Wonder Woman - the mystery of the human heart

Wonder Woman - the mystery of the human heart

The prophet Jeremiah alludes to the complexity of the human heart when he says, “More tortuous than anything is the human heart, beyond remedy; who can understand it?” (17:9 NABRE). I was reminded of this Bible verse while watching the new Wonder Woman, the latest film from DC Comics.


It’s refreshing to me as a lover of superhero films to finally see that it’s a woman who uses her abilities and talents to bring peace and love to a world hurting. The first superhero film to be directed by a woman, Patty Jenkins, Wonder Woman showcases Diana Prince (Gal Gadot), who is compassionate, gentle, and peace-loving while at the same time strong, uncompromising where important, and unwilling to be pushed around.


Diana grows up on the exclusively female island of Themyscira, created by Zeus for the Amazon women and hidden from the rest of the world. Longing to be trained as a warrior like all the women, Diana defies her mother, Queen Hippolyta (Connie Nielsen), and convinces her Aunt Antiope (Robin Wright) to train her. When Steve Trevor (Christ Pine), an American spy in the German army, crashes his plane off the coast, Diana saves his life.


Trevor tells Diana about “the war to end all wars” and she is struck to the heart. She is deeply troubled that people she has never known are suffering the horrors of war. Fueled by the stories of the gods told to her by Hippolyta, Diana believes that Ares, the Greek god of war, must be responsible. In her naiveté, she thinks killing Ares will end the war. She travels with Trevor to London.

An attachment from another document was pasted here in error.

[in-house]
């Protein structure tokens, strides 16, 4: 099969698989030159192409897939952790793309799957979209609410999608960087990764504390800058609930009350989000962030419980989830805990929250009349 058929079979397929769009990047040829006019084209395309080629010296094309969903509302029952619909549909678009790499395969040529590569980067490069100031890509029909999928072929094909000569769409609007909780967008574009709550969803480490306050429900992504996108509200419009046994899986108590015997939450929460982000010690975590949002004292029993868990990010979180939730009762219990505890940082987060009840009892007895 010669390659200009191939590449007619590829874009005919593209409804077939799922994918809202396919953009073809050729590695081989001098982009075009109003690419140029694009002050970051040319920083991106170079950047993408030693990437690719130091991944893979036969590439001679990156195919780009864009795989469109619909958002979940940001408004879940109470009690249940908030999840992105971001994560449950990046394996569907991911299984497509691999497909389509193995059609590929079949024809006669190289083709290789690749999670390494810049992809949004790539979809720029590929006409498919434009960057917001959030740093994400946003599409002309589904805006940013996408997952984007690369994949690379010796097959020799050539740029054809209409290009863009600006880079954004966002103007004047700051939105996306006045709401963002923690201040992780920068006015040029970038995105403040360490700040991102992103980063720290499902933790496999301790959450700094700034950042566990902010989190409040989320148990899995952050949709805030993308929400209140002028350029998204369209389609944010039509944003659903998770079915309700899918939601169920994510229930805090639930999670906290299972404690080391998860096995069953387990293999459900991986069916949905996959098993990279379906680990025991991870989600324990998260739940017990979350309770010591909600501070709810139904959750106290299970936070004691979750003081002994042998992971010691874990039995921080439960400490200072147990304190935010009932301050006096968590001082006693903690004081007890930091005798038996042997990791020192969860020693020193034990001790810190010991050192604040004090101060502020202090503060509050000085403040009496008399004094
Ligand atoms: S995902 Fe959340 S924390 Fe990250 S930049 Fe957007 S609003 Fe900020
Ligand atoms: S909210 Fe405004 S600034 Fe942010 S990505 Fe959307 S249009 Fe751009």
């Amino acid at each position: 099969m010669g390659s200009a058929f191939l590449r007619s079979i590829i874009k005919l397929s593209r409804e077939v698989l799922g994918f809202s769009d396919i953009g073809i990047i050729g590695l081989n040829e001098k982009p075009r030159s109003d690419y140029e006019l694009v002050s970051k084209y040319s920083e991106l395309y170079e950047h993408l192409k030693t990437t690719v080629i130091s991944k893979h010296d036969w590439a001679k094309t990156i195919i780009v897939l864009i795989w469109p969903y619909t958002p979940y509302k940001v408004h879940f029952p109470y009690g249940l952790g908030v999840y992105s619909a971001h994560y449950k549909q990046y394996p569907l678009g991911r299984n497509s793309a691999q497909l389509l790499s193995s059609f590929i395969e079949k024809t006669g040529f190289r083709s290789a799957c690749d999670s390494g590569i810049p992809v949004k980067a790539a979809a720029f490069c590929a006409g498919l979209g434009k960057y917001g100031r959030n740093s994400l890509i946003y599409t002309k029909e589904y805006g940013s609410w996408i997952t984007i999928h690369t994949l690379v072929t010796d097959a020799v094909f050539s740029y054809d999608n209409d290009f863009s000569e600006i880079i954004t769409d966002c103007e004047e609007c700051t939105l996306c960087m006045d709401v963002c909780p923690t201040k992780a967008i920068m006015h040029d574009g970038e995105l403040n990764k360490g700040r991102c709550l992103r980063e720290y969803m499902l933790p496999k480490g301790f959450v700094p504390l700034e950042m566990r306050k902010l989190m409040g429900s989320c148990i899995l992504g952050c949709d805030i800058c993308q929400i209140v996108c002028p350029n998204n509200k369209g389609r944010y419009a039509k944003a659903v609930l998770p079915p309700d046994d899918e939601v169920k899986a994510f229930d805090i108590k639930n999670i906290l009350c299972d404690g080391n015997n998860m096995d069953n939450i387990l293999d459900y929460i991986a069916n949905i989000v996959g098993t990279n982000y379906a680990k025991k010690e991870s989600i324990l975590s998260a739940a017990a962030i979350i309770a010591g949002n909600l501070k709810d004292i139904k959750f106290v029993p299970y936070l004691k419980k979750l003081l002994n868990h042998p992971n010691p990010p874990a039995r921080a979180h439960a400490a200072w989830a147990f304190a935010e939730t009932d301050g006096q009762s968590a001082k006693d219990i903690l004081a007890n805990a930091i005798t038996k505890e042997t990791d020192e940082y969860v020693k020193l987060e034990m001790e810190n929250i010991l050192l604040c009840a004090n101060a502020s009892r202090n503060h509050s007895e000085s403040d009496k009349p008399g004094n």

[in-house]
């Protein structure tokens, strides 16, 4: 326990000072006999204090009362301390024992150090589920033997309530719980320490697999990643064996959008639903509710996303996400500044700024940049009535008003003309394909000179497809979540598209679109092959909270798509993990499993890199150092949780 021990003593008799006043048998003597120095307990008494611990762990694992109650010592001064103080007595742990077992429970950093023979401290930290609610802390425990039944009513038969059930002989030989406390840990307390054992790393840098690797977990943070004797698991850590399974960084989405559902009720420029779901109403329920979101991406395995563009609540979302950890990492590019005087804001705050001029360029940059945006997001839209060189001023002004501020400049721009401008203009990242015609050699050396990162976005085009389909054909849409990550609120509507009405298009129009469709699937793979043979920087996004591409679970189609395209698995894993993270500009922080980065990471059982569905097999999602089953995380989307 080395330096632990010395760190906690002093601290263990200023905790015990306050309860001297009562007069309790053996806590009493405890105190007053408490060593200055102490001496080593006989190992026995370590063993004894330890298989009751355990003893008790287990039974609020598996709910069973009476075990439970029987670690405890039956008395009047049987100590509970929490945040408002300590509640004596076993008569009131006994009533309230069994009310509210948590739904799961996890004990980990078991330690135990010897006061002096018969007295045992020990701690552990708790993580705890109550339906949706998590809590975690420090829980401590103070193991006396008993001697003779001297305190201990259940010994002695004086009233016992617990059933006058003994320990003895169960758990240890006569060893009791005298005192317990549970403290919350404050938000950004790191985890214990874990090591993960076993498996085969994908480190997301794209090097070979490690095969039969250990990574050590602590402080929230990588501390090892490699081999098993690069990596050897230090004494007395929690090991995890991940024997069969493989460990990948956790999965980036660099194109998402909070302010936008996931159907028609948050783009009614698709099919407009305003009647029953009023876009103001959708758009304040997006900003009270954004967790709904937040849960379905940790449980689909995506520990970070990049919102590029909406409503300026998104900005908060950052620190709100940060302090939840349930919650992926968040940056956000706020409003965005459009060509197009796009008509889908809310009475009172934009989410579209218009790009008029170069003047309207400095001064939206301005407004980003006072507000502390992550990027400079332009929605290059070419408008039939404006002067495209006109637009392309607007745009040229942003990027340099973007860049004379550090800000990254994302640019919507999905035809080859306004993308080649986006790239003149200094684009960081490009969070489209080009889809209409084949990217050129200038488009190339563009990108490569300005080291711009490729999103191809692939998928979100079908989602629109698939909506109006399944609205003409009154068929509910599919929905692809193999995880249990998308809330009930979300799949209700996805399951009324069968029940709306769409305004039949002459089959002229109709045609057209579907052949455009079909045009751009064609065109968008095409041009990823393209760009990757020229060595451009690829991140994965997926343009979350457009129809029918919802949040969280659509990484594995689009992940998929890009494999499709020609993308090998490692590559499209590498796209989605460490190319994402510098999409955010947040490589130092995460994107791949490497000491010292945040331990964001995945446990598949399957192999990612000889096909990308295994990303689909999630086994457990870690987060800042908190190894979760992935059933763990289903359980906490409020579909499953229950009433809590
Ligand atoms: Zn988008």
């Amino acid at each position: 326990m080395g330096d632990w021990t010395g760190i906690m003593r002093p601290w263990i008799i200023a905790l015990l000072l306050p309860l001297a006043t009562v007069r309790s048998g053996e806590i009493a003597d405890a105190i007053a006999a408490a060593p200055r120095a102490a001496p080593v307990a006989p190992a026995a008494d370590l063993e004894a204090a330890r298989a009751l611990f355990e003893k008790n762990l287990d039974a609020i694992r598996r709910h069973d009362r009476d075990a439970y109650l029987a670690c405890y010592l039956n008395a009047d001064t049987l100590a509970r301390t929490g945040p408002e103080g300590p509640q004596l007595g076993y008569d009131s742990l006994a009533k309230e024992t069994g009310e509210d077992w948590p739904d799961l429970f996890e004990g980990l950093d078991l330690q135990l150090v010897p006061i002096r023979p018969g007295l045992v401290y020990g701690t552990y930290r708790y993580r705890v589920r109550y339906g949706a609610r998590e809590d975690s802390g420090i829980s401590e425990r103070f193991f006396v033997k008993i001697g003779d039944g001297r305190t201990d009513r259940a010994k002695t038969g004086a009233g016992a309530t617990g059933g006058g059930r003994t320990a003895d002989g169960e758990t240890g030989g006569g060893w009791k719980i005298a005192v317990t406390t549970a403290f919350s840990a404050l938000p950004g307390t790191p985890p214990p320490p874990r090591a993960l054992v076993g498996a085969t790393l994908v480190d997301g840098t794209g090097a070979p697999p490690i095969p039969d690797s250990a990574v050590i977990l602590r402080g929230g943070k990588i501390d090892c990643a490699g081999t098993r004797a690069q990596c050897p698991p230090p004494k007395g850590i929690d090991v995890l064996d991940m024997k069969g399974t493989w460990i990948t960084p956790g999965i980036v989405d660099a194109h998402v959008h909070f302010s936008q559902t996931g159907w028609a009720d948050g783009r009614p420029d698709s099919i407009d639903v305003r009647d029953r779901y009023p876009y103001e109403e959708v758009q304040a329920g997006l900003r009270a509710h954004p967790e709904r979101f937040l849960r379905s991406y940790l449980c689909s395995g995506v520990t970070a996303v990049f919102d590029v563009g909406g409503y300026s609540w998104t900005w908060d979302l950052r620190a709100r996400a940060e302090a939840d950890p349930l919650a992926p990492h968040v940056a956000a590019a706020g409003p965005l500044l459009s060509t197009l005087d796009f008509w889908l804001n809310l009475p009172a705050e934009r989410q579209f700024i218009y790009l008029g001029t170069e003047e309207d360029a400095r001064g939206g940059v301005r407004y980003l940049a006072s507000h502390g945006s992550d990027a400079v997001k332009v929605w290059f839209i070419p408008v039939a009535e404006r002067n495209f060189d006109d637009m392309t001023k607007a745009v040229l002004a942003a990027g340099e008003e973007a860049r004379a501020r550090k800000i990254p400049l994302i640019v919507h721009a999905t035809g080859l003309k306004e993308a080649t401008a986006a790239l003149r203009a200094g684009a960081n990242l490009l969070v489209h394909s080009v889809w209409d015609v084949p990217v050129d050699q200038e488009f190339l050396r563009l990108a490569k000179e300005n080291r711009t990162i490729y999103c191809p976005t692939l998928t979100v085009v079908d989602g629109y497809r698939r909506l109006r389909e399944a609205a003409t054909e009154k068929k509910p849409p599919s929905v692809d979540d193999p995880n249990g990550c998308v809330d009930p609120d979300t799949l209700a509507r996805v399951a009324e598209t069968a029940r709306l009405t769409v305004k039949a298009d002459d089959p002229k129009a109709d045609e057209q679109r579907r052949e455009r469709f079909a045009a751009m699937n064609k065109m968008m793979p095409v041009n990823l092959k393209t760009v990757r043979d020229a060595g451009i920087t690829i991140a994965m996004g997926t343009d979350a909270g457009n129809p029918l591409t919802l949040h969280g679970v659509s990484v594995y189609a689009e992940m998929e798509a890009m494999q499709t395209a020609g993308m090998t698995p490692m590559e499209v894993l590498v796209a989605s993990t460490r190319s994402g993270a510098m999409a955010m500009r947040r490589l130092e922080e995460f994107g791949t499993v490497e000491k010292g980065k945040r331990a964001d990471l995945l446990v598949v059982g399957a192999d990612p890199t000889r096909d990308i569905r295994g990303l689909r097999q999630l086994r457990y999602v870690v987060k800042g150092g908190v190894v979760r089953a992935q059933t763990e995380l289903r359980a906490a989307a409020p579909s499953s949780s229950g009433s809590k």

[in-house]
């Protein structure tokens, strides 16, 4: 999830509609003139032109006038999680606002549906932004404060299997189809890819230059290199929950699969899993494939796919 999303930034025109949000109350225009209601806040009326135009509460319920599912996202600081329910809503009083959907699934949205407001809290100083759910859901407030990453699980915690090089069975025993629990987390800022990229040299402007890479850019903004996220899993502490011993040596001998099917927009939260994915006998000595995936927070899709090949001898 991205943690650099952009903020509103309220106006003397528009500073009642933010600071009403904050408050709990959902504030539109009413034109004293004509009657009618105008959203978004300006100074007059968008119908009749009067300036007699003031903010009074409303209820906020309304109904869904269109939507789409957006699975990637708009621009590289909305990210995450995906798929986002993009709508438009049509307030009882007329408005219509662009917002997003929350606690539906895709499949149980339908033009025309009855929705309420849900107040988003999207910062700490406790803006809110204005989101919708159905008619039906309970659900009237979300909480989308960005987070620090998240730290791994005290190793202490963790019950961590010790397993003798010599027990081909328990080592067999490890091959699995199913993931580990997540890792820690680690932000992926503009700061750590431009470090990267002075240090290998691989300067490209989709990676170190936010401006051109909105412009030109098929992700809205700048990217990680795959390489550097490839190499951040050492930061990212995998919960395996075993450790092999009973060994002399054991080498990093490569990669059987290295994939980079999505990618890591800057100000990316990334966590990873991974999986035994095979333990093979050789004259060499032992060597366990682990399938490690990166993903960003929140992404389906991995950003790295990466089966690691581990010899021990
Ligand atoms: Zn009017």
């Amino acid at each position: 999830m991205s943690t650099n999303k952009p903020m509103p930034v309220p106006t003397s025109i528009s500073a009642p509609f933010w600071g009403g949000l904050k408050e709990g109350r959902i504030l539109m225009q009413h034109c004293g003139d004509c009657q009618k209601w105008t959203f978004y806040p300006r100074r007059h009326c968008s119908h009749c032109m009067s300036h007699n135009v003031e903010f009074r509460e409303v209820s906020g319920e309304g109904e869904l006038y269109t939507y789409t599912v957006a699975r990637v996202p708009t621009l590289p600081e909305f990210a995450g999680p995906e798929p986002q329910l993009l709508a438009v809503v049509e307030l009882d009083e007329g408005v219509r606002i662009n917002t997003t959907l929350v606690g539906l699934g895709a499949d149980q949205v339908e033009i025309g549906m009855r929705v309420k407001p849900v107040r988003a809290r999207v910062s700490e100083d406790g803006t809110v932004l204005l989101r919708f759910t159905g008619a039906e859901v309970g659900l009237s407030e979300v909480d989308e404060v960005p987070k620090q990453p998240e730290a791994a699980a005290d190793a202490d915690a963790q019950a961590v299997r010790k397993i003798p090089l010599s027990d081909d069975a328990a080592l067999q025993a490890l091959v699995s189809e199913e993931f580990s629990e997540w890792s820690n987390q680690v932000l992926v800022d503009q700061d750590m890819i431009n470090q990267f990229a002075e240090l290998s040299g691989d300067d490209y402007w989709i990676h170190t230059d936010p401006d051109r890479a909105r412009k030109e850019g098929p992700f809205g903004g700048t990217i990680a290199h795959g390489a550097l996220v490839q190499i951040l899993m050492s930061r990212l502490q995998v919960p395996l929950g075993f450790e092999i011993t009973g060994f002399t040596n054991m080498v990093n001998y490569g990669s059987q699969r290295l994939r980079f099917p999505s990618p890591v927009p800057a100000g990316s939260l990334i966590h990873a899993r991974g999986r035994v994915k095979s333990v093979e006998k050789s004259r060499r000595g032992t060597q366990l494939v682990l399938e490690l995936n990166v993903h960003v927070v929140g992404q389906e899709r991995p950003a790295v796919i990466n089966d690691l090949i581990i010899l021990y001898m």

Gadot and Pine have a wonderful chemistry as Trevor tries to introduce Diana to the world circa 1918. They inject just the right amount of humor and gravitas into their performances. When Diana tastes ice cream for the first time, it seems a miracle. She tells the vendor, “You must be very proud.” Soon enough, however, they get to the business of war as Trevor as his merry band of misfits (Said Taghmaoui, Ewen Bremner, and Eugene Brave Rock) try to stop General Ludendorff (Danny Huston) and his pet evil scientist, Dr. Maru (Elena Anaya), from releasing a chemical weapon that will kill soldiers and civilians alike.


It is delightful to watch Diana grow throughout the course of the film. When Trevor first tells her that not everyone is good, she’s confused. Themyscira was a place of harmony and she can’t fathom the evils people can perpetrate on each other. She cannot understand the human heart. In the course of the story, she comes to understand that eliminating one source of evil, doesn’t necessarily mean that evil is gone for good. She begins to realize that darkness dwells within each human heart and that each person must take responsibility for doing his or her best to overcome it.


Her journey doesn’t end there, however. Yes, she witnesses darkness but she also sees light, love, and hope. Through her experience of love, she realizes that people can be forces of good. This gives her the hope to carry on as Wonder Woman, using the powers she discovers for the good and protection of humanity.


Yes, the human heart is torturous, as Jeremiah said. Both light and darkness reside there inside each of us. It is up to us to make sure it is the light that wins out, with each and every choice we make.





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